• The exchange of ballast water, a threat to marine biodiversity. Protection of marine biodiversity Norway's possibilities to regulate the exchange of

Lambert Academic Publishing
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(Marianne Myklebust, born in 1983, Norway, holds a degree in Master of Laws from the University of Bergen and Hamline University School of Law in Minnesota, USA. She also has a Master of Laws in Law of the Sea (LL.M.) from the University of Tromsø. Today she works as an associate at the Norwegian Shipowners' Association.)


The issue of this dissertation is what measures Norway, as a port and coastal State, has to regulate the exchange of ballast water by foreign vessels in its coastal areas for the prevention of introduction of alien invasive species, which constitute a threat to the marine biological diversity. On 1 July 2010 Norway’s Ballast Water Management Regulation entered into force. The Regulation, which is enacted in accordance with the Ship Safety and Security Act and the Nature Diversity Act, is the result of Norway acting upon its international obligations, namely the International Convention for the Control and Management of Ships’ Ballast Water and Sediments to which Norway is as a signatory power. The main focus of this dissertation is the BWC’s rules on ballast water exchange. These rules are necessarily aimed at the vessels carrying the ballast water, which is under the jurisdiction of its flag State. An interesting problem that arises is therefore what measures Norway, as a port and coastal State, has according to international law to regulate and ensure that the BWC’s rules on ballast water exchange are abided by.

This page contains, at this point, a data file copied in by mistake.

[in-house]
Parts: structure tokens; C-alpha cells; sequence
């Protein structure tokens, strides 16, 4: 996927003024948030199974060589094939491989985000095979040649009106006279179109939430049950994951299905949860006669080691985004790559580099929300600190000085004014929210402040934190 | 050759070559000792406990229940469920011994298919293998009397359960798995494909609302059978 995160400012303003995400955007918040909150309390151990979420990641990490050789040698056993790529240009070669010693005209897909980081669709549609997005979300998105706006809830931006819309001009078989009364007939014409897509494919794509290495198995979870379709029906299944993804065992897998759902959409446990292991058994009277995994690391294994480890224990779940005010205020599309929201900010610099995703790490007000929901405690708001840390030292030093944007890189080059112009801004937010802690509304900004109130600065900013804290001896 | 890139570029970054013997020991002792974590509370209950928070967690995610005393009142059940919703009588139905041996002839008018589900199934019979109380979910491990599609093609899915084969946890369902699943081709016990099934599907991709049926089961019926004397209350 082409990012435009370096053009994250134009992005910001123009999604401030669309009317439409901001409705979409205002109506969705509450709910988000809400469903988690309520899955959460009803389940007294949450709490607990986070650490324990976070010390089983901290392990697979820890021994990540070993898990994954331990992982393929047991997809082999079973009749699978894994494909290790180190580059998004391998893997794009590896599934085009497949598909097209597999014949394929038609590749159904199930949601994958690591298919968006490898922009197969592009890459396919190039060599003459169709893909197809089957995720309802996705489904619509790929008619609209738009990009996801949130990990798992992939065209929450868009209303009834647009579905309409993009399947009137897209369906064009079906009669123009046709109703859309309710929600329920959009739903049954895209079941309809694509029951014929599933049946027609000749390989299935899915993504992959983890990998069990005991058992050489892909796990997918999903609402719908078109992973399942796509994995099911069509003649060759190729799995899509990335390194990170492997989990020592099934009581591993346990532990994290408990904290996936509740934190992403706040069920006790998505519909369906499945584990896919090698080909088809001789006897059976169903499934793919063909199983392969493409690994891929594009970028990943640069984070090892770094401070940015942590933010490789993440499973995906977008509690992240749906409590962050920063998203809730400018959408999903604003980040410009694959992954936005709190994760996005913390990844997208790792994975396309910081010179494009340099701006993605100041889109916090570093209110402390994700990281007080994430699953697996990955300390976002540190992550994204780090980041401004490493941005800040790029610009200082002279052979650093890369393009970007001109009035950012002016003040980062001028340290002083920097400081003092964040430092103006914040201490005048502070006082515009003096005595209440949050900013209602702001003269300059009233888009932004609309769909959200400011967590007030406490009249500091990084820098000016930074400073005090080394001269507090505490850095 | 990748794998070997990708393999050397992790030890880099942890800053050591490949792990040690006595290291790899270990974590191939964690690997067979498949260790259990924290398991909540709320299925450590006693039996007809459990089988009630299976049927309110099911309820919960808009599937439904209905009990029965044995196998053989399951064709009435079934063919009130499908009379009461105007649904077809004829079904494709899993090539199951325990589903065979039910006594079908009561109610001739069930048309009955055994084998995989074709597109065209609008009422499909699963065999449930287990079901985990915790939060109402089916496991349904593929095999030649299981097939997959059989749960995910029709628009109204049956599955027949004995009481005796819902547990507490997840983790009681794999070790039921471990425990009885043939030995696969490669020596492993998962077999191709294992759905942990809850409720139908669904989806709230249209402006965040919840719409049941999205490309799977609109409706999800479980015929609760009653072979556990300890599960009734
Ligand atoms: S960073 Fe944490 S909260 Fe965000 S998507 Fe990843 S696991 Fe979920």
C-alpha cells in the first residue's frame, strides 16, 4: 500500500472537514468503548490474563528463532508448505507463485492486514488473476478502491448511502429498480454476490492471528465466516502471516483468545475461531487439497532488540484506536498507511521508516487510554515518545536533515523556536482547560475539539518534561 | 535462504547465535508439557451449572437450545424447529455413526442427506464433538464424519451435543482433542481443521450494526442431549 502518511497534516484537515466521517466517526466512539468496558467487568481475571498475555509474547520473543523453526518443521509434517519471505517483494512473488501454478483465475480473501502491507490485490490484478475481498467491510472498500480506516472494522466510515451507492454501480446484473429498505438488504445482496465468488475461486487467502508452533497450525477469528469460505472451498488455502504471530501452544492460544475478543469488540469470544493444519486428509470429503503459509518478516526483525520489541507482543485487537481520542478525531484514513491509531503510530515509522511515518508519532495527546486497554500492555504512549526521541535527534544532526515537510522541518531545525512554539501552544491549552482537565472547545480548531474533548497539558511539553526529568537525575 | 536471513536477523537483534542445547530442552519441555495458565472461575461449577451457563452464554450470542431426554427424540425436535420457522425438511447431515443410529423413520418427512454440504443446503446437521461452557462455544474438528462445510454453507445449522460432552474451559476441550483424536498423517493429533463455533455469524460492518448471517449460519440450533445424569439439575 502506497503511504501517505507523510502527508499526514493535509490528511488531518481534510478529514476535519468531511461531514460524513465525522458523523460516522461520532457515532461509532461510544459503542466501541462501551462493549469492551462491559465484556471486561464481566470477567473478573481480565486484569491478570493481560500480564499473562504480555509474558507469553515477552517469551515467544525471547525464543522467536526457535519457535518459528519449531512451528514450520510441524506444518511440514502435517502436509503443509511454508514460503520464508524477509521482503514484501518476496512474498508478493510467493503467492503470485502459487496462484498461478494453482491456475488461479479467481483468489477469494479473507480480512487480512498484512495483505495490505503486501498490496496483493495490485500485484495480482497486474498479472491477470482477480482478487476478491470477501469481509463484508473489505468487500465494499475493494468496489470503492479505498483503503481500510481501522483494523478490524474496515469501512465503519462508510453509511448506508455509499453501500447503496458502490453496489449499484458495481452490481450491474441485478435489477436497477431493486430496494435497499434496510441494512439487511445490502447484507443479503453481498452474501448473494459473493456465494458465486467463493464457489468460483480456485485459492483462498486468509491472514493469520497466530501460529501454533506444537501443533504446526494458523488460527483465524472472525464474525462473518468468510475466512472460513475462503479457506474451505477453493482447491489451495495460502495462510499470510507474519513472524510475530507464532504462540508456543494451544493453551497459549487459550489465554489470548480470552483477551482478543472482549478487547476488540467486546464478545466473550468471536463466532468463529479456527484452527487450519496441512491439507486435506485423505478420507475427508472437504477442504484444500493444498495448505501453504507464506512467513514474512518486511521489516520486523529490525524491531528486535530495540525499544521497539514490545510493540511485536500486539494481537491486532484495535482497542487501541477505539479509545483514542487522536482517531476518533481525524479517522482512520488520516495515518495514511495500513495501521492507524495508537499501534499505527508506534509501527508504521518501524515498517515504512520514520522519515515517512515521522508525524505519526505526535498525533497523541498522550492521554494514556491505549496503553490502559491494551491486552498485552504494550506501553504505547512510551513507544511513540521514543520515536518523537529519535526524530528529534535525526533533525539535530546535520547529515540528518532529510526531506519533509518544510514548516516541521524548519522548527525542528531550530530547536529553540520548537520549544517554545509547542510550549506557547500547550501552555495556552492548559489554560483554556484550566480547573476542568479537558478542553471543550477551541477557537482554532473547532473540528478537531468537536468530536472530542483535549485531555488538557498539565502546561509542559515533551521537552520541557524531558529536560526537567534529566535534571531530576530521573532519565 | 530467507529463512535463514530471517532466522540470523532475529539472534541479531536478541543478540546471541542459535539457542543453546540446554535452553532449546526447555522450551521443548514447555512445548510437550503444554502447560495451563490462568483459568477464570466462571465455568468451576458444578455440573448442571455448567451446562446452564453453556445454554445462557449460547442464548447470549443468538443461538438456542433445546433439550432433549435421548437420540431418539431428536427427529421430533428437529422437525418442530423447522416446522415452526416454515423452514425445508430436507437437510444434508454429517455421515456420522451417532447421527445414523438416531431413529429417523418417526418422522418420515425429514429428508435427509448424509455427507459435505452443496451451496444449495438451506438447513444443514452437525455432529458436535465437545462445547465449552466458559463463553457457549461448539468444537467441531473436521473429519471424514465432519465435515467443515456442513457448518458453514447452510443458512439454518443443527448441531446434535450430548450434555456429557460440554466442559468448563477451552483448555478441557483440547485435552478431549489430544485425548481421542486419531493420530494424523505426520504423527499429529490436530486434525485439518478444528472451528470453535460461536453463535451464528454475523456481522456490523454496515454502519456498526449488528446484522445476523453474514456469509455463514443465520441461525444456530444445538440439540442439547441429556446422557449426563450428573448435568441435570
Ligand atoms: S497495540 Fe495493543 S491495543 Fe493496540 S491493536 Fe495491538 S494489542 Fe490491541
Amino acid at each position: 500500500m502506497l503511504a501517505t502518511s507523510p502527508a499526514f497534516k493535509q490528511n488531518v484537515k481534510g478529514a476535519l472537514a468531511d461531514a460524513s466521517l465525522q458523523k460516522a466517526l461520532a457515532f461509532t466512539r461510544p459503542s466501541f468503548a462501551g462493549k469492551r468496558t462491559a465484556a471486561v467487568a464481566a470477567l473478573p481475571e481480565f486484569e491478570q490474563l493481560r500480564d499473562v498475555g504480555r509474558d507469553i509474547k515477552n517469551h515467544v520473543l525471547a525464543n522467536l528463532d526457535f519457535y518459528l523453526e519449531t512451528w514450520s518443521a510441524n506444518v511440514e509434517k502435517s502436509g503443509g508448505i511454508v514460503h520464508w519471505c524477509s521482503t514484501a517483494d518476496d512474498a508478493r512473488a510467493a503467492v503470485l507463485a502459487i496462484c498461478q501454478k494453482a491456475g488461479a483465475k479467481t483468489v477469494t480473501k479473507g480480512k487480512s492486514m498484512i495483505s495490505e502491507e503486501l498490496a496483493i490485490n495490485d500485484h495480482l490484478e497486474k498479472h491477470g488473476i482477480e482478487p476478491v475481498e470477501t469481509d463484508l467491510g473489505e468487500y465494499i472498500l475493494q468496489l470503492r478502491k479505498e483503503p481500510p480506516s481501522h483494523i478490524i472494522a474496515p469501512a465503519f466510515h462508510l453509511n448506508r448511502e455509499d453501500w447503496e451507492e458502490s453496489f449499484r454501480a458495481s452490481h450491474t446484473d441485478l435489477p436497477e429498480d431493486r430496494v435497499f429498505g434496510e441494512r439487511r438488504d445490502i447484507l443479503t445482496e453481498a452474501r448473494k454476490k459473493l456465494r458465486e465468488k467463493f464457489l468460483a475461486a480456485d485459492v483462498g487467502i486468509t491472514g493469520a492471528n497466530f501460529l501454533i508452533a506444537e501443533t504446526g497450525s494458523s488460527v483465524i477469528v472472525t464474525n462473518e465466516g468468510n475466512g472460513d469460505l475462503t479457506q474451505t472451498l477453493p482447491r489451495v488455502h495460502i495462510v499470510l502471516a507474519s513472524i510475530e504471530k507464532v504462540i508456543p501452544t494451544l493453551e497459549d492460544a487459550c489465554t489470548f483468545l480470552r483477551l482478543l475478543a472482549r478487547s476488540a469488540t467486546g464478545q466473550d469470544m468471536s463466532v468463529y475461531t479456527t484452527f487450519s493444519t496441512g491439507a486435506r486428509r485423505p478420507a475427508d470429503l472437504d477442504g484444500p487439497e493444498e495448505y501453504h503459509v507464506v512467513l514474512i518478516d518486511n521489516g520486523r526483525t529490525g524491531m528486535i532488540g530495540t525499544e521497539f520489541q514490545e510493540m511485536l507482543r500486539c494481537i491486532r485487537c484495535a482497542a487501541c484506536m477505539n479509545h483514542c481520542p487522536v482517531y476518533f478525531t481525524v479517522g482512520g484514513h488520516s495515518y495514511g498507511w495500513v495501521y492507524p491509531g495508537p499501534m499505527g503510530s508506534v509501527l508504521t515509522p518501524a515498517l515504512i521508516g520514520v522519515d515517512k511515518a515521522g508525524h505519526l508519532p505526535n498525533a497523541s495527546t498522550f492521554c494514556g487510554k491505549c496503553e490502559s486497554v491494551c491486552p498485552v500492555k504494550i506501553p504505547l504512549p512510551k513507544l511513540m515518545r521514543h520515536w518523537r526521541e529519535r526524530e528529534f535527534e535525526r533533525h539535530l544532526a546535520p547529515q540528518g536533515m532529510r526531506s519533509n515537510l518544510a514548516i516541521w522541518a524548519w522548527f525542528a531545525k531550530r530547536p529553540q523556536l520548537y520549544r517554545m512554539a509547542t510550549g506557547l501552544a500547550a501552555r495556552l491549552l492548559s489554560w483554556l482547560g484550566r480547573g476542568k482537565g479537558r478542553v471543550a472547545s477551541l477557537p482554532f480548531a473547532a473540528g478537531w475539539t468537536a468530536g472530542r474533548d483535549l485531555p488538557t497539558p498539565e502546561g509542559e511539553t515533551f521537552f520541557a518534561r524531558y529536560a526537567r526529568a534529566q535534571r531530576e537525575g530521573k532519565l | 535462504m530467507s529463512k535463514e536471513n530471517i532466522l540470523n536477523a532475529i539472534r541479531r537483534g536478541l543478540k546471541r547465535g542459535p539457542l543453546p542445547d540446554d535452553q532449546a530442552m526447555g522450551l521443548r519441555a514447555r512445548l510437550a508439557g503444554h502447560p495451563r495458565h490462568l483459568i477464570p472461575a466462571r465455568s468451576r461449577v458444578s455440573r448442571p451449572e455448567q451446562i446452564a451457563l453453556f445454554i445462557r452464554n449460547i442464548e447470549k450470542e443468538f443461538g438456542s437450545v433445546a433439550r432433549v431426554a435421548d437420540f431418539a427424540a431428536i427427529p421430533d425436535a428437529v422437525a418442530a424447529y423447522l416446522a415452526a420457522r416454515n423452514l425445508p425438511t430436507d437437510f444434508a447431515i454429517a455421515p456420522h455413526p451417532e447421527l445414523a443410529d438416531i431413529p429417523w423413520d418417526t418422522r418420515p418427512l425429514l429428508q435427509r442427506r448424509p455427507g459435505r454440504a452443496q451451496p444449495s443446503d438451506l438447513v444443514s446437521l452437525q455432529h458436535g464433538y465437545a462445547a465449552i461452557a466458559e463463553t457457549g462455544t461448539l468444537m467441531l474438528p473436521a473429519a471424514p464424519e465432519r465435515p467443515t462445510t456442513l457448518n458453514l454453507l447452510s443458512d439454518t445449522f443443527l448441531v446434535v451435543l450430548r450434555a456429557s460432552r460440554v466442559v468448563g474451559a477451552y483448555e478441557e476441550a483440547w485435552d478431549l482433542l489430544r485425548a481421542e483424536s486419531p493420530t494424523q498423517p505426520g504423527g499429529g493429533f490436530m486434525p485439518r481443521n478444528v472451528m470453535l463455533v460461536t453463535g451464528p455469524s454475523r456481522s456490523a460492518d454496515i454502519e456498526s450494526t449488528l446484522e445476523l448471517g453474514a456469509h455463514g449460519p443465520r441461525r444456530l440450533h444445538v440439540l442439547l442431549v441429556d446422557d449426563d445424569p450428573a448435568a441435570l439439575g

MATERIAS: international law, law of the sea, Ballast water, Public Law, biodiversity, shipping